Analyzing Novel Experimental Research Data to Better Understand and Manage Fatigue Across the Range of Military Operations Coalition
Department of Defense – $207,712
4/1/15 – 3/31/17
Operational success and survival for both warfighters and police officers depend on their abilities to perform well around the clock in potentially deadly encounters, drive vehicles safety in challenging conditions, report what they observe and do, and interact successfully with noncombatants despite extended work hours and inadequate, irregular sleep. Using a novel combination of high-fidelity simulators, a controlled laboratory environment, and precision performance metrics, we are investigating the impact of fatigue on these critical job skills. Data analysis is currently underway, but preliminary results suggest fatigue critically impairs driving skills, tactical social interaction skills, cognitive tasks, and may reduce the threshold for moral decision making in use of deadly force.
The research project analyzes exploratory data from our recently completed set of ONR-funded experiments to identify and develop new ways to manage fatigue and understand its impact on warfighters’ safety and health, interactions with non-combatants, and driving. Specifically, the requested funding will enable us to test 10 new hypotheses that were beyond the scope of the original project funding.
The critical need to test these 10 additional hypotheses is an exciting outcome of the original ONR-funded study, which has yielded an even larger amount of valuable data than expected. This is because—in addition to the primary objectives of the study—we developed and tested novel research technologies such as ambulatory functional near-infrared brain imaging (fNIR), computerized simulations of tactical social interactions, and eye-gaze enhancements to our high-fidelity driving simulators. These technologies functioned beyond our expectations and produced very large data sets (>3TB) that will result in extremely valuable information when analyzed.
Fatigue management applies to every current and long-term ONR expeditionary warfare goal and focus area involving human decision making, information collection, communication and reporting, adaptability in complex combat environments, or operational safety and health. Yet relatively little is known about how to manage operational fatigue in the types of counterinsurgency, stabilization and humanitarian missions that dominate contemporary expeditionary and irregular warfare.
Our focus on individual-level effects of fatigue is especially important in these highly distributed global operations, during which small teams must conduct missions in extreme, politically unstable environments while sleep deprived and physically depleted. Fatigue-related degradation of the strategic corporal’s perception, judgment, decision making, performance, and stress management can undermine both tactical and strategic imperatives. Thus, our lack of knowledge about how to manage the individual-level effects of fatigue constitutes a critical need.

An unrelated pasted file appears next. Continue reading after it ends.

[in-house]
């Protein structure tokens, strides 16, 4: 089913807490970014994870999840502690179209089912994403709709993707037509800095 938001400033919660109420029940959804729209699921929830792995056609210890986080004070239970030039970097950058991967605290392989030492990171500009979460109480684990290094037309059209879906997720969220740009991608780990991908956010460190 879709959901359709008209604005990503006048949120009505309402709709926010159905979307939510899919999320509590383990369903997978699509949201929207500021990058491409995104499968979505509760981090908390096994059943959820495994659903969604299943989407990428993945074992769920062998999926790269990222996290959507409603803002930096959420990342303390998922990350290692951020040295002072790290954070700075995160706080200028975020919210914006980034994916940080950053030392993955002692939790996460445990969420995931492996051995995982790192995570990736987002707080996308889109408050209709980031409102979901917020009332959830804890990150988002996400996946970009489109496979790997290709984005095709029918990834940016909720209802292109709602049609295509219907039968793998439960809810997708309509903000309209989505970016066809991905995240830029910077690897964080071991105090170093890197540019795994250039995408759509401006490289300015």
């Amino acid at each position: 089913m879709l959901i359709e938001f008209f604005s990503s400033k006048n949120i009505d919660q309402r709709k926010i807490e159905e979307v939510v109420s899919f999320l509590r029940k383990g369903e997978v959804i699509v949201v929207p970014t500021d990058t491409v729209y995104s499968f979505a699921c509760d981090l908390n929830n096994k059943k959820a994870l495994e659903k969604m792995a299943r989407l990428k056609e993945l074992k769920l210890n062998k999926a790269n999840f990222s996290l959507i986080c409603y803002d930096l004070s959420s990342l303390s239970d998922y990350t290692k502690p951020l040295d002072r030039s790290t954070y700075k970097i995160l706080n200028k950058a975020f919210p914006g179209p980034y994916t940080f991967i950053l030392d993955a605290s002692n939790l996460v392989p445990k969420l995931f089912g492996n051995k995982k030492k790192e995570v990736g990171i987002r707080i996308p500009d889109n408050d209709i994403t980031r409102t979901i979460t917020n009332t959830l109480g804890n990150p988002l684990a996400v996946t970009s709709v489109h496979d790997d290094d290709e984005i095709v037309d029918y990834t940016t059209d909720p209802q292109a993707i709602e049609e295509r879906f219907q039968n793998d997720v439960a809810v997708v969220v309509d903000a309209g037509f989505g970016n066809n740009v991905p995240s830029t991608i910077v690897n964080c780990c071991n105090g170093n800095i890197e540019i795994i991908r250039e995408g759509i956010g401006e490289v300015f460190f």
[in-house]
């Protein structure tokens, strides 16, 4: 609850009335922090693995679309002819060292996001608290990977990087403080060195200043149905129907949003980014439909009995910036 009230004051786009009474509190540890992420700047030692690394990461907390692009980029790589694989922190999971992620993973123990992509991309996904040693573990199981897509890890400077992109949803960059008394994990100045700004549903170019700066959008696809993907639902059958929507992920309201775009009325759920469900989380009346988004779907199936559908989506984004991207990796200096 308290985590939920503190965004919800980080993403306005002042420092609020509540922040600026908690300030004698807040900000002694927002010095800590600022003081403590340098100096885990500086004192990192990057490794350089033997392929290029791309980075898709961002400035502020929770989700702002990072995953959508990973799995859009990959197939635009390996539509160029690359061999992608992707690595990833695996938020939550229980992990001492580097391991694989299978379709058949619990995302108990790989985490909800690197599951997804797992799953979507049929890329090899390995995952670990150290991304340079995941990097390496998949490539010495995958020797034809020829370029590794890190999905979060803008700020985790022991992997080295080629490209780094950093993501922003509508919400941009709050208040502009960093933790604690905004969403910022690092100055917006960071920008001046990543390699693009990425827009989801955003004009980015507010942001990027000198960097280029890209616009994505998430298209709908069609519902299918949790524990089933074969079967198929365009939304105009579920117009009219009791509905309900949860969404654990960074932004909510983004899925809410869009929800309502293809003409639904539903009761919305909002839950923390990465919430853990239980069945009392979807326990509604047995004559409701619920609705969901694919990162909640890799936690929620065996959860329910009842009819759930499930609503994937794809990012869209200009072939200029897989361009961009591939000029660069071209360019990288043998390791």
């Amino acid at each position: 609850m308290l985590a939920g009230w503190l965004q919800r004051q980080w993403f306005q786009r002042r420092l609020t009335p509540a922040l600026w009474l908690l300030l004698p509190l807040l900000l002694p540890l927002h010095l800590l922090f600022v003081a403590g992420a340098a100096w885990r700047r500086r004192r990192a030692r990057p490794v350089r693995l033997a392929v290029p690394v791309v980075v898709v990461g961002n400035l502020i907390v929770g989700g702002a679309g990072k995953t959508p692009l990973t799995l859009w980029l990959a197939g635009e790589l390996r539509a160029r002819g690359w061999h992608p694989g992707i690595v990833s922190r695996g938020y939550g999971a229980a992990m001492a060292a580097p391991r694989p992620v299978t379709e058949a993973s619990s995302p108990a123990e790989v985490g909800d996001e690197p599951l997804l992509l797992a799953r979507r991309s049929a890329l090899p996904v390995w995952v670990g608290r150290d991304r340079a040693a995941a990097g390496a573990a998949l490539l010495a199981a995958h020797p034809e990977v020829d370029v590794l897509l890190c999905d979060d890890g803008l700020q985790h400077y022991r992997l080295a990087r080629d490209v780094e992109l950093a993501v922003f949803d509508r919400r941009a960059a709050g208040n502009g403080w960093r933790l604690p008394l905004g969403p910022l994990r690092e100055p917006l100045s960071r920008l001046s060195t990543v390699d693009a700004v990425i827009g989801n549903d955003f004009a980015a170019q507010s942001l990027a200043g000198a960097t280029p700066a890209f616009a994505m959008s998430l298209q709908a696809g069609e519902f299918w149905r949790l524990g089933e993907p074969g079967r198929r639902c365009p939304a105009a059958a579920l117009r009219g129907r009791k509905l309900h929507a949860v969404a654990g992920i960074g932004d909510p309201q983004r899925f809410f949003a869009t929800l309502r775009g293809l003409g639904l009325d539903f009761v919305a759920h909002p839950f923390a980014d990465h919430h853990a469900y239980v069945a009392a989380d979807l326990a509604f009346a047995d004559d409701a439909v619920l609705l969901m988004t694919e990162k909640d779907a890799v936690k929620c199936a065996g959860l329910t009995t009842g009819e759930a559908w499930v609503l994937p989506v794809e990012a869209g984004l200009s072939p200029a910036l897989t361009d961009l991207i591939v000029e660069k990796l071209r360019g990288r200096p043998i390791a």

We will address this need by testing 10 new hypotheses that:
- Provide Navy/Marine Corps with an empirical basis for setting work-hours, scheduling, and equipment-use policies, training drivers to better manage fatigue and distraction load, and improving the structure and presentation of instruments and equipment inside motorized vehicles;
- Identify individual risk factors associated with performance of operational driving, deadly force judgment and decision making, and tactical social interaction in order to understand the extent to which performance is affected by fatigue-related risk propensity, PTSD symptomology, and mood;
- Assess the impact of fatigue on warfighters’ tactical social interaction skills and other behaviors that influence non-combatants’ perceptions of their legitimacy, fairness and civility; and
- Assess the extent to which fatigue-related driving accidents may be reduced by understanding the effects of fatigue and the timing of work shifts on collision risks as well as operational costs such as fuel consumption and maintenance.
As the results of this work are completed, we will actively disseminate research results to Navy and other DoD components, including warfighters and military occupational specialties such as Masters at Arms (MAA) and Shore Patrol as well as DoD civilian security contract personnel. This research funding will be leveraged by a separate contract through NAVAIR funded by the Defense Preparedness Support Initiative that will share research costs and fund translation of research results to civilian police and other first responders—whose performance is critical to homeland security—as well as researchers and policy makers.